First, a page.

Driving in Brazil
Brazil is a large, diverse, and beautiful country. There are many beautiful places to visit – but many are best visited by car. Public transport tends to be pretty good in most cities, and inter-city buses can carry you in comfort inexpensively from one city or town to another. But for real freedom to explore, nothing really beats having your own vehicle.
Fortunately, it’s easy enough to rent a car in Brazil, and often prices are very reasonable, if you shop around. If you Google “rent a car in Brazil”, the search results will show many sites in English. In larger cities you’ll find a variety of options. Even a town of 30,000 is likely to have 3-4 rental companies.
You do NOT need an international driver’s license to rent in Brazil. You will need to have a valid driver’s license and a major credit card. (Note: MasterCard and Visa are widely accepted these days, but American Express, Discovery, Diner’s Club and others are less so). You may also need to be at least 21 or 25 years old, depending on the company, so ask if you are young. (Lucky you!) Also note that, although automatic transmissions are becoming more common these days, most cars, including rentals, are manual. If you can’t drive a stick, you may be stuck. (Sorry, it was just there begging to be written.)
In case you are wondering, in Brazil we drive on the right, same as in North America. Whew! (I remember driving in Australia years ago and suddenly realizing that I was on the right – which is wrong – side of the road! Yikes!)
Most cars in Brazil are what is termed “flex” cars, meaning that they run on more than one type of fuel. Most run on gasoline and on alcohol. “Total flex” cars also run on compressed natural gas. So when you pull up at a “gas station”, you might initially be intimidated. Relax! In Brazil, laws require that fuels be dispensed by an employee. Think the U.S. pre-1970s energy crisis, when self-service was introduced to reduce costs. Pretty cool! For younger folks, this may be a new and enjoyable experience. Just tell the guy which fuel you want and how much. If in doubt, ask for gasoline, since it typically gives better performance.
Which reminds me: Something I find annoying, but which is common here, is that the car may not be full when you pick it up, as it invariably is in the U.S. You are supposed to just return it with the same amount of fuel in it, which of course requires that you estimate how much to add when you go to the service station. Annoying. You could ask for them to fill it for you at pick up, though often the rental company doesn’t have pumps and so can’t comply even if they have a mind to…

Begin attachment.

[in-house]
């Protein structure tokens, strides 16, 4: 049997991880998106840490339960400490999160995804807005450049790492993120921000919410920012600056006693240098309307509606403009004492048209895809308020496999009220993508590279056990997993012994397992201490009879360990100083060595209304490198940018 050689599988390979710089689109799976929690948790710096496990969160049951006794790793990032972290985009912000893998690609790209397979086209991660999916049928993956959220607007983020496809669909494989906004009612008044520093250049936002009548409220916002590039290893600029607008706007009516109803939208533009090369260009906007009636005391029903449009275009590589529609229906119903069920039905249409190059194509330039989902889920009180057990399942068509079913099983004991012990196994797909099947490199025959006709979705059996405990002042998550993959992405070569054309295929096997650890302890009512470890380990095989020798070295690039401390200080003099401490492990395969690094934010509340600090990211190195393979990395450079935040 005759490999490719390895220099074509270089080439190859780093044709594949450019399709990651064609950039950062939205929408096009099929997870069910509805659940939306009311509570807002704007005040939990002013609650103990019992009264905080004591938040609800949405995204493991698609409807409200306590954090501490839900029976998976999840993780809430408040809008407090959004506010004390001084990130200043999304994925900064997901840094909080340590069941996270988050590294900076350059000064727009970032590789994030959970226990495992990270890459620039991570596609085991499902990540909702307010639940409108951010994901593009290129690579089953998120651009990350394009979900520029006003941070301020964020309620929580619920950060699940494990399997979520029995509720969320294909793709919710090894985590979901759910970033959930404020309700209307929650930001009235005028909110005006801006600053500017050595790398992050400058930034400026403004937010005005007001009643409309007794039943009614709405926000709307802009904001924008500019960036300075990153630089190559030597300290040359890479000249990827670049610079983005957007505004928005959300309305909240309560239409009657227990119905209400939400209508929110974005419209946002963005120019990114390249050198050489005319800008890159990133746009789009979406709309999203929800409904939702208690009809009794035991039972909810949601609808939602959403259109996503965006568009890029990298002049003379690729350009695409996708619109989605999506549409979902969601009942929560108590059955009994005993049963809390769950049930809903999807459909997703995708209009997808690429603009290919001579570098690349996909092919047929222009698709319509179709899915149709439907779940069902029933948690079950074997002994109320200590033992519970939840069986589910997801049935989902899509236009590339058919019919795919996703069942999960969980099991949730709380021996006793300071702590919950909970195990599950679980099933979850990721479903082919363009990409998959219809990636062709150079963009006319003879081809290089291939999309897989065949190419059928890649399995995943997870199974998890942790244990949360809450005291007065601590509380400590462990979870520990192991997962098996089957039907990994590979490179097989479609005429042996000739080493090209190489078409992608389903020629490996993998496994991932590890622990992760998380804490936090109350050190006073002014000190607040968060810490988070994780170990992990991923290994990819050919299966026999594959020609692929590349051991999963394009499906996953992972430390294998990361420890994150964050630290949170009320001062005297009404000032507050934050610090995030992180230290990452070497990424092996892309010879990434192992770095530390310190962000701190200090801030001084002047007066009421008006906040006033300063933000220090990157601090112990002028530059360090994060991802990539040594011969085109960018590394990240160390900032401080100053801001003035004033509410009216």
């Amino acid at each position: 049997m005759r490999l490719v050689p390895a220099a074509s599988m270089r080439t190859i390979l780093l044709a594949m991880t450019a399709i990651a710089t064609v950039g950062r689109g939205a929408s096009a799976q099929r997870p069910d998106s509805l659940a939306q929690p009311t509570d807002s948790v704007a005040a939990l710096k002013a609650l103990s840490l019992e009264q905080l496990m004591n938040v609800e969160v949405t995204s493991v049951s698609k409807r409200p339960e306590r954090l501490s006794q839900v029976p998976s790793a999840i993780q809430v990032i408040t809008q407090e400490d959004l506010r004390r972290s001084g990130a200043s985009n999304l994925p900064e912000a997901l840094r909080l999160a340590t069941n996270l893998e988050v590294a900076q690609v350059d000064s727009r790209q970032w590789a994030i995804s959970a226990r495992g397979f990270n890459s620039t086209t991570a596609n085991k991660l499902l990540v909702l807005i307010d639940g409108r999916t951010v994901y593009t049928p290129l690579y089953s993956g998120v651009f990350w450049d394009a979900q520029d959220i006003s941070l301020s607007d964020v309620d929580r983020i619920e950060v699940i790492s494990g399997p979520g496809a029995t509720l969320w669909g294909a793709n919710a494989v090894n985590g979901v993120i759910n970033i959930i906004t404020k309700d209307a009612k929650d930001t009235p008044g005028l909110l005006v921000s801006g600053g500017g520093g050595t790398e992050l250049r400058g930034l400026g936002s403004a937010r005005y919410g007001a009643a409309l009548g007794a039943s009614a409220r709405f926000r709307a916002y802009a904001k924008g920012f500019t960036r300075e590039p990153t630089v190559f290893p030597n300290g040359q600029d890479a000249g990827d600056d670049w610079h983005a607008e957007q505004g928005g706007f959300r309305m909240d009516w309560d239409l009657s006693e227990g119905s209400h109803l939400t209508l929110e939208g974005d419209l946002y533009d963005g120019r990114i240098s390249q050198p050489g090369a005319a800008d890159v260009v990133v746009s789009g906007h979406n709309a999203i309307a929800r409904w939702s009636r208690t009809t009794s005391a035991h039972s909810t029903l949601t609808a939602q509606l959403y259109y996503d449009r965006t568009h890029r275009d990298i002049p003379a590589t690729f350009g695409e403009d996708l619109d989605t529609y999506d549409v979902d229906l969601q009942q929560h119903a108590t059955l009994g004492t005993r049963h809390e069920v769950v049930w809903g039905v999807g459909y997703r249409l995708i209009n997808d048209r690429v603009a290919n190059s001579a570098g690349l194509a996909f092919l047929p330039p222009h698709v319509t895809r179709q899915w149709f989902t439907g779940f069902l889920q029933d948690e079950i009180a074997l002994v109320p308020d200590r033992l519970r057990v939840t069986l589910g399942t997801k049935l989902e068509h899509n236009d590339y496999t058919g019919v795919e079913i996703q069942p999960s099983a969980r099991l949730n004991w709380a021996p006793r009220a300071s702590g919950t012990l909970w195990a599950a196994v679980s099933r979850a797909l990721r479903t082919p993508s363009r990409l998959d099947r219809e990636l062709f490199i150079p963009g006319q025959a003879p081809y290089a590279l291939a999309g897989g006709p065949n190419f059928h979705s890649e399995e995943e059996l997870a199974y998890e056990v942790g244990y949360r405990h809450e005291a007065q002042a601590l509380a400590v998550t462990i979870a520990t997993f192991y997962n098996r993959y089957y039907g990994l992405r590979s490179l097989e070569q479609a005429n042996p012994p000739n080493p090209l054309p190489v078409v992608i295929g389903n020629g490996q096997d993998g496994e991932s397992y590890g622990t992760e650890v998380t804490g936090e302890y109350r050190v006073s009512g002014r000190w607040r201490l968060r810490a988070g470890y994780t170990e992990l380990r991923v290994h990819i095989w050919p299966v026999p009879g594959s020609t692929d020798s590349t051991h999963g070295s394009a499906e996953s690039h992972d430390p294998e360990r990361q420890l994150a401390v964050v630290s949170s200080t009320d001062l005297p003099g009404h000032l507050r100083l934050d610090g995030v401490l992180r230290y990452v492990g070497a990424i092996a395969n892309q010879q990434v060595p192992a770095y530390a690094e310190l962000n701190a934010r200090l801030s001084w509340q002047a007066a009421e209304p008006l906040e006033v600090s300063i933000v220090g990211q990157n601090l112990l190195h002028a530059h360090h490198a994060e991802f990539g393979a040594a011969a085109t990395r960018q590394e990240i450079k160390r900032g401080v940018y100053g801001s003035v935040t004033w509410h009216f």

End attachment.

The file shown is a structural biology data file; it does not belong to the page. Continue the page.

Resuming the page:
Road quality in Brazil continues to improve, but it’s a hit-or-miss proposition. As a rule of thumb, roads are better in Sao Paulo state and the South, not as good in the North and Northeast, but there are some very nice new roads there, too (such as the one connecting Natal and Joao Pessoa). So best to allow some extra time. You are not likely to be able to average the same speeds as you would on U.S. highways.
Watch out for radar traps. In Brazil, these are large stationary posts, usually put up on the outskirts of a town as you enter, or on bypass stretches. You have to really slow down, to whatever the indicated speed is. It could be as low as 40 kilometers per hour, which is only 25 miles per hour. So when you see signs saying Fiscalização eletrônica, really slow down.
I don’t find driving outside of the big cities to be challenging, except that sometimes signage is lacking. It’s also really surprisingly who often you can ask people whether you to take this fork or that fork to get to the capital city, and they will have no idea. So look at it all as an adventure.
While I have no trouble driving on highways and in smaller towns, I find big-city driving to be stressful. Drivers can be aggressive, and you have the odd horse cart and bicycle delivery guy driving the wrong way, so stay alert. Then there are those reckless motorcycle delivery guys, the “motoboys“, who zip between lanes of traffic. Whew!
If you’d like a good laugh, you might want to read about the first time I drove in Brazil – which was during my very first visit. Here’s the link: http://www.johninbrazil.org/vitoria-and-guarapari/.
Despite your misgivings, driving needn’t be intimidating here, and it allow you to see some of the more off-the-beaten path spots.
Which I think are usually the best ones.
Down south in Brazil